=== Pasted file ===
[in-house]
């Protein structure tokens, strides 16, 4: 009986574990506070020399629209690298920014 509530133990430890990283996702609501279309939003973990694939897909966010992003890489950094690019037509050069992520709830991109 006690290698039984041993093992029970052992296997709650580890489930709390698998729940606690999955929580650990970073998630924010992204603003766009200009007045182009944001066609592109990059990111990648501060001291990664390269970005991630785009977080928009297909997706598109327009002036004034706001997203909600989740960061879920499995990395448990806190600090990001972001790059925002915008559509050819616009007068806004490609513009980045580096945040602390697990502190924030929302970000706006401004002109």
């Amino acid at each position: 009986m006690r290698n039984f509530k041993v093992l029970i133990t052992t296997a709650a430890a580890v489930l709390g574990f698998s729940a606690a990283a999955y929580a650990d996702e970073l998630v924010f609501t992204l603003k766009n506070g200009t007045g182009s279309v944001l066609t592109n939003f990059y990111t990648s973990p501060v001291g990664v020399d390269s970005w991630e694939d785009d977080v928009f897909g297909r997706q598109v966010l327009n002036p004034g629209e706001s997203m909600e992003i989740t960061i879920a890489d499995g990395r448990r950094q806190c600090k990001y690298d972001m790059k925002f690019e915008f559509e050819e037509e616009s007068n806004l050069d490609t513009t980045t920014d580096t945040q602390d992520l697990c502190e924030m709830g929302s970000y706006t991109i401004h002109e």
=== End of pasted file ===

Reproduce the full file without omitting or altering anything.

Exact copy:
[in-house]
């Protein structure tokens, strides 16, 4: 009986574990506070020399629209690298920014 509530133990430890990283996702609501279309939003973990694939897909966010992003890489950094690019037509050069992520709830991109 006690290698039984041993093992029970052992296997709650580890489930709390698998729940606690999955929580650990970073998630924010992204603003766009200009007045182009944001066609592109990059990111990648501060001291990664390269970005991630785009977080928009297909997706598109327009002036004034706001997203909600989740960061879920499995990395448990806190600090990001972001790059925002915008559509050819616009007068806004490609513009980045580096945040602390697990502190924030929302970000706006401004002109």
């Amino acid at each position: 009986m006690r290698n039984f509530k041993v093992l029970i133990t052992t296997a709650a430890a580890v489930l709390g574990f698998s729940a606690a990283a999955y929580a650990d996702e970073l998630v924010f609501t992204l603003k766009n506070g200009t007045g182009s279309v944001l066609t592109n939003f990059y990111t990648s973990p501060v001291g990664v020399d390269s970005w991630e694939d785009d977080v928009f897909g297909r997706q598109v966010l327009n002036p004034g629209e706001s997203m909600e992003i989740t960061i879920a890489d499995g990395r448990r950094q806190c600090k990001y690298d972001m790059k925002f690019e915008f559509e050819e037509e616009s007068n806004l050069d490609t513009t980045t920014d580096t945040q602390d992520l697990c502190e924030m709830g929302s970000y706006t991109i401004h002109e």